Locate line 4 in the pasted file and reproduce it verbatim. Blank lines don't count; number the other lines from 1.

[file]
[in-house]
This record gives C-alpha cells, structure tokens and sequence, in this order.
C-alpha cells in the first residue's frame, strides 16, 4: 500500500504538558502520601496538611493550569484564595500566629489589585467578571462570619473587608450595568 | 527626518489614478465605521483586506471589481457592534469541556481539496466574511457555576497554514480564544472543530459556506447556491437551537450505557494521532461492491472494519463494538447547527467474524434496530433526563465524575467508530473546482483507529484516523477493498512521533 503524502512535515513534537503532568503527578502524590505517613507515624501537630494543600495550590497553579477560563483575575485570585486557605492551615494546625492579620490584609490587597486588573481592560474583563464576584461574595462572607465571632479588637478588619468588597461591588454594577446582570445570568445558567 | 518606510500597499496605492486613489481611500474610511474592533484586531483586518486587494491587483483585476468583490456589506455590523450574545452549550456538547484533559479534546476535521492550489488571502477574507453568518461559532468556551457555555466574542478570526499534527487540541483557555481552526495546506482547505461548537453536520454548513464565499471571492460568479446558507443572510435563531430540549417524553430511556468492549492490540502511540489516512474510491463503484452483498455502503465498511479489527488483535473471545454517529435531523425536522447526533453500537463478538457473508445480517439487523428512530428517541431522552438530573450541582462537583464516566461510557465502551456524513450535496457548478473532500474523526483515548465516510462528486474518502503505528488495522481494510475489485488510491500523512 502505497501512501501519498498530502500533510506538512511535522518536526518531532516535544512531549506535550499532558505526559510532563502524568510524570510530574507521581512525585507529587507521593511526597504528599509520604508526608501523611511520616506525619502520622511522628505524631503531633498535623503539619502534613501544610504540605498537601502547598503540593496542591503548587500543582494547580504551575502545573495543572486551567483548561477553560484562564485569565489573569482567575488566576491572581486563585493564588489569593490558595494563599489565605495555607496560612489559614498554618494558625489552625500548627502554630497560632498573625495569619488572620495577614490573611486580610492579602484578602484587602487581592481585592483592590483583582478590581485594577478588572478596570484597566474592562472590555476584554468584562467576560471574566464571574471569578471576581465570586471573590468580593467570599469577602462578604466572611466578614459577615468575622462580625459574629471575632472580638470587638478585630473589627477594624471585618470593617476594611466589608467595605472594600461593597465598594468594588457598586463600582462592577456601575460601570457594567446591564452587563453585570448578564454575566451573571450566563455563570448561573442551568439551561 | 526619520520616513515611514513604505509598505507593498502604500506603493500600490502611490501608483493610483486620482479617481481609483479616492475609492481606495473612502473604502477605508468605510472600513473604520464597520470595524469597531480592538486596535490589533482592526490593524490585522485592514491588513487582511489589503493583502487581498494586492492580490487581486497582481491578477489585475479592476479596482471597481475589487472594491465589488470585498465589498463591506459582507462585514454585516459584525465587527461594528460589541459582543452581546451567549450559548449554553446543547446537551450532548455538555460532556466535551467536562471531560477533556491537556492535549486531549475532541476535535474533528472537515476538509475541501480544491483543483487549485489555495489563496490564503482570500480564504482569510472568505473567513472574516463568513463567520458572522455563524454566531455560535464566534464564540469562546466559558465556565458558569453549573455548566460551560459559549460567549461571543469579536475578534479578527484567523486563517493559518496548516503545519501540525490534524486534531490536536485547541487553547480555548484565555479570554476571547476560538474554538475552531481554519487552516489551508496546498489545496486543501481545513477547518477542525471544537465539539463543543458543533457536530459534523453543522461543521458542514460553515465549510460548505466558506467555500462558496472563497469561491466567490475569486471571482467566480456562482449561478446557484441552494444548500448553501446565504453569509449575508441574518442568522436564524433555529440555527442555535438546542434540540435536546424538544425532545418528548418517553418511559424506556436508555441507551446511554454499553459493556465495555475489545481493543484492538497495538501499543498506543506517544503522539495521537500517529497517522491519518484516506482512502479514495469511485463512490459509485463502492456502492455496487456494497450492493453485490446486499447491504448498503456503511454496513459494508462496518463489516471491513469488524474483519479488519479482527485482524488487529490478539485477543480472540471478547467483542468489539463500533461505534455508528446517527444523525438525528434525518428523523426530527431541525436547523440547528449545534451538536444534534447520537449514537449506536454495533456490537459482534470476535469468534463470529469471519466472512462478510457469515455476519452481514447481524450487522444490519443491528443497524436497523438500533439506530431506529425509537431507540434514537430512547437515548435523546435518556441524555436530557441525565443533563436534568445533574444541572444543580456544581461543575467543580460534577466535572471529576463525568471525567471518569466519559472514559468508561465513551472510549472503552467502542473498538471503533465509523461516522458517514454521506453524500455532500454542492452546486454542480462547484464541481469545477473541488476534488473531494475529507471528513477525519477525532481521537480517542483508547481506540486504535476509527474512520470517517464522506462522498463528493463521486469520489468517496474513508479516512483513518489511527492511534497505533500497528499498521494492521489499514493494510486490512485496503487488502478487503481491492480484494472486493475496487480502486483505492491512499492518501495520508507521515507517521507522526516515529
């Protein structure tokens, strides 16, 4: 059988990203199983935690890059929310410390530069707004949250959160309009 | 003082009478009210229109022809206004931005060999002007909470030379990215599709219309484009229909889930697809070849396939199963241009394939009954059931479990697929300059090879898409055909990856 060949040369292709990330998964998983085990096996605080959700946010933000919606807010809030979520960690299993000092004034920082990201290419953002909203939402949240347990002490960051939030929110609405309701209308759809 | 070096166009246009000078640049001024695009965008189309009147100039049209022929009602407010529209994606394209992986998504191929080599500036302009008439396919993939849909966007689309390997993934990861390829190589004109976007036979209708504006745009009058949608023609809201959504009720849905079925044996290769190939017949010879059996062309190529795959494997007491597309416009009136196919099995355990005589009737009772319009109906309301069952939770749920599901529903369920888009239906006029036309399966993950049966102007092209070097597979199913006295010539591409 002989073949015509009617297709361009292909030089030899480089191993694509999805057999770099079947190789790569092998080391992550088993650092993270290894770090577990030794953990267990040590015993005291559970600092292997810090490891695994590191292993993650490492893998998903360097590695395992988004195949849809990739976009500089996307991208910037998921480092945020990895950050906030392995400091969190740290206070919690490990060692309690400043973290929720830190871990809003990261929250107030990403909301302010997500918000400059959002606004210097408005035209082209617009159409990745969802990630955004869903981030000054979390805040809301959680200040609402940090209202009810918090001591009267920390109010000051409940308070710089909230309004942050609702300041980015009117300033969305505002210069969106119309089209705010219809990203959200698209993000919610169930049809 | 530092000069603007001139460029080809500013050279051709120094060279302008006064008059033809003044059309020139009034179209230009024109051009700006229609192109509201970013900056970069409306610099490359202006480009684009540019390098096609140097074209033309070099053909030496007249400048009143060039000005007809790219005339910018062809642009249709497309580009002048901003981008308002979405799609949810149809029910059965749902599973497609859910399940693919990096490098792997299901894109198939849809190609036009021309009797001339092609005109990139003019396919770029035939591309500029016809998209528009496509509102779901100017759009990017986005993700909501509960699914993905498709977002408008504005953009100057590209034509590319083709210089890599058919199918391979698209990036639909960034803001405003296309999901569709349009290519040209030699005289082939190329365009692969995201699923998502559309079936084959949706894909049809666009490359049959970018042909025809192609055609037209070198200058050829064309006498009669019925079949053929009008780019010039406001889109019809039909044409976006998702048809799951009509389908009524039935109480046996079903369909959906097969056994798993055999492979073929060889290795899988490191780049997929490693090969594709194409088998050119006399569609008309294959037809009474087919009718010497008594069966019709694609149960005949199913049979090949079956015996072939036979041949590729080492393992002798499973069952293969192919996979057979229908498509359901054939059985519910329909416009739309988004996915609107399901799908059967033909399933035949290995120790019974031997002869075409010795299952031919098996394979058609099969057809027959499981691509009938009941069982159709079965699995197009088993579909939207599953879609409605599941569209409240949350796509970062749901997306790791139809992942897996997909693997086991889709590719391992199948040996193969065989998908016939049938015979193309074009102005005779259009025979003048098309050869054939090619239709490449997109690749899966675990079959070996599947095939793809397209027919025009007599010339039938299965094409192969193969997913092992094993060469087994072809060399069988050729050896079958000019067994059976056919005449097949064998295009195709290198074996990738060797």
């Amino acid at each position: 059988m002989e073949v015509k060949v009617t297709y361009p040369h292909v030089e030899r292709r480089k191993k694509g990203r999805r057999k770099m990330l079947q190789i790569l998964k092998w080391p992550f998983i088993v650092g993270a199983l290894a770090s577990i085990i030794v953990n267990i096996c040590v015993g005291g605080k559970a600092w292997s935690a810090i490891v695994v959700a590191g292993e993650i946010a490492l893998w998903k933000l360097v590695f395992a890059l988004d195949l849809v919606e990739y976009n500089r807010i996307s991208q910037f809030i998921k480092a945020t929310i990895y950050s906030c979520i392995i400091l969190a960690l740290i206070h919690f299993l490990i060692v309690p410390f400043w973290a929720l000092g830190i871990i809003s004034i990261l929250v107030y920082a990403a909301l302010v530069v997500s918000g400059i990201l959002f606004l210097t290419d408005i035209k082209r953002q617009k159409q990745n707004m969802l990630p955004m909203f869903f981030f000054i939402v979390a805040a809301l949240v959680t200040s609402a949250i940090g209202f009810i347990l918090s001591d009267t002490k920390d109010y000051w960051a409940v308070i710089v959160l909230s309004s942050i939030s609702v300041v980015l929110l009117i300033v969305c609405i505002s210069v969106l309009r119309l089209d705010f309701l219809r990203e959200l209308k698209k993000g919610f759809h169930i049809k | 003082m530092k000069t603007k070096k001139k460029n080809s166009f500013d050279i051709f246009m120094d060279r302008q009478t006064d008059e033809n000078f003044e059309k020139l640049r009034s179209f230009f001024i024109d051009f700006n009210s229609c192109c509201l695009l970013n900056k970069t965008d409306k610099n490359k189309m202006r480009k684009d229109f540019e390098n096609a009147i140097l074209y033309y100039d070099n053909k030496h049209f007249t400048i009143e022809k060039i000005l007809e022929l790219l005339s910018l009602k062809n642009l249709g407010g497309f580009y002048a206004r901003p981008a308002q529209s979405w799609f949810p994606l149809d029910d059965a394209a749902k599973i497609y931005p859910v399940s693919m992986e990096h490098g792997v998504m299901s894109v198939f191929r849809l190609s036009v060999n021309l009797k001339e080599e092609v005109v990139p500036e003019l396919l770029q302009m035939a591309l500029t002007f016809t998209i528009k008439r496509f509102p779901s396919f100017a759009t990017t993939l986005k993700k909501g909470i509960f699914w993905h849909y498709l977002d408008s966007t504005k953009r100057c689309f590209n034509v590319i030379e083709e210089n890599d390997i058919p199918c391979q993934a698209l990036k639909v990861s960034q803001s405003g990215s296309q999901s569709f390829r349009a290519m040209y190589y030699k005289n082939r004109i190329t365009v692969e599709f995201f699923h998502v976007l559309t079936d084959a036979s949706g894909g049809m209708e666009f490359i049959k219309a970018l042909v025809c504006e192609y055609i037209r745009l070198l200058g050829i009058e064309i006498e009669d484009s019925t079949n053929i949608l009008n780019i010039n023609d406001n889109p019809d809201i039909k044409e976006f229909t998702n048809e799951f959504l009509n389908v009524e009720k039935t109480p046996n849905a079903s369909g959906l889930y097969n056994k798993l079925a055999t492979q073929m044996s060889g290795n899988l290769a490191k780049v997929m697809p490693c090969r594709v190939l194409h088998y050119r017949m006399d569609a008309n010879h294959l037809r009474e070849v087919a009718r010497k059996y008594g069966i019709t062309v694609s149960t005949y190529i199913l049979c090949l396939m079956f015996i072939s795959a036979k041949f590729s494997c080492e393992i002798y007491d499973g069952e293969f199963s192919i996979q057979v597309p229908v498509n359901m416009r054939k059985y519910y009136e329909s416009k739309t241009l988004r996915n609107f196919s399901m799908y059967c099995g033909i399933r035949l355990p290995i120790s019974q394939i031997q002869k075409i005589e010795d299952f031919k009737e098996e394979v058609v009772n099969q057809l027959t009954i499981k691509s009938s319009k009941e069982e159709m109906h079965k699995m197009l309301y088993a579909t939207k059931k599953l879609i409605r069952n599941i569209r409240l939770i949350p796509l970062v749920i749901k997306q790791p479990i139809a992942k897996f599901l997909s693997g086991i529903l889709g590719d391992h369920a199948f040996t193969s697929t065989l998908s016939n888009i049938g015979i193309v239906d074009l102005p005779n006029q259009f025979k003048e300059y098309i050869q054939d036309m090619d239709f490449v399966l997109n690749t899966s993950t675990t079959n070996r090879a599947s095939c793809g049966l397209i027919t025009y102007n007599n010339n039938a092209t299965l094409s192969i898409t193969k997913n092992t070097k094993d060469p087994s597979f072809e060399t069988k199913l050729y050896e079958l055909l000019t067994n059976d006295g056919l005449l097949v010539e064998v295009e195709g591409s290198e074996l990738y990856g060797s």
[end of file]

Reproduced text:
């Protein structure tokens, strides 16, 4: 059988990203199983935690890059929310410390530069707004949250959160309009 | 003082009478009210229109022809206004931005060999002007909470030379990215599709219309484009229909889930697809070849396939199963241009394939009954059931479990697929300059090879898409055909990856 060949040369292709990330998964998983085990096996605080959700946010933000919606807010809030979520960690299993000092004034920082990201290419953002909203939402949240347990002490960051939030929110609405309701209308759809 | 070096166009246009000078640049001024695009965008189309009147100039049209022929009602407010529209994606394209992986998504191929080599500036302009008439396919993939849909966007689309390997993934990861390829190589004109976007036979209708504006745009009058949608023609809201959504009720849905079925044996290769190939017949010879059996062309190529795959494997007491597309416009009136196919099995355990005589009737009772319009109906309301069952939770749920599901529903369920888009239906006029036309399966993950049966102007092209070097597979199913006295010539591409 002989073949015509009617297709361009292909030089030899480089191993694509999805057999770099079947190789790569092998080391992550088993650092993270290894770090577990030794953990267990040590015993005291559970600092292997810090490891695994590191292993993650490492893998998903360097590695395992988004195949849809990739976009500089996307991208910037998921480092945020990895950050906030392995400091969190740290206070919690490990060692309690400043973290929720830190871990809003990261929250107030990403909301302010997500918000400059959002606004210097408005035209082209617009159409990745969802990630955004869903981030000054979390805040809301959680200040609402940090209202009810918090001591009267920390109010000051409940308070710089909230309004942050609702300041980015009117300033969305505002210069969106119309089209705010219809990203959200698209993000919610169930049809 | 530092000069603007001139460029080809500013050279051709120094060279302008006064008059033809003044059309020139009034179209230009024109051009700006229609192109509201970013900056970069409306610099490359202006480009684009540019390098096609140097074209033309070099053909030496007249400048009143060039000005007809790219005339910018062809642009249709497309580009002048901003981008308002979405799609949810149809029910059965749902599973497609859910399940693919990096490098792997299901894109198939849809190609036009021309009797001339092609005109990139003019396919770029035939591309500029016809998209528009496509509102779901100017759009990017986005993700909501509960699914993905498709977002408008504005953009100057590209034509590319083709210089890599058919199918391979698209990036639909960034803001405003296309999901569709349009290519040209030699005289082939190329365009692969995201699923998502559309079936084959949706894909049809666009490359049959970018042909025809192609055609037209070198200058050829064309006498009669019925079949053929009008780019010039406001889109019809039909044409976006998702048809799951009509389908009524039935109480046996079903369909959906097969056994798993055999492979073929060889290795899988490191780049997929490693090969594709194409088998050119006399569609008309294959037809009474087919009718010497008594069966019709694609149960005949199913049979090949079956015996072939036979041949590729080492393992002798499973069952293969192919996979057979229908498509359901054939059985519910329909416009739309988004996915609107399901799908059967033909399933035949290995120790019974031997002869075409010795299952031919098996394979058609099969057809027959499981691509009938009941069982159709079965699995197009088993579909939207599953879609409605599941569209409240949350796509970062749901997306790791139809992942897996997909693997086991889709590719391992199948040996193969065989998908016939049938015979193309074009102005005779259009025979003048098309050869054939090619239709490449997109690749899966675990079959070996599947095939793809397209027919025009007599010339039938299965094409192969193969997913092992094993060469087994072809060399069988050729050896079958000019067994059976056919005449097949064998295009195709290198074996990738060797």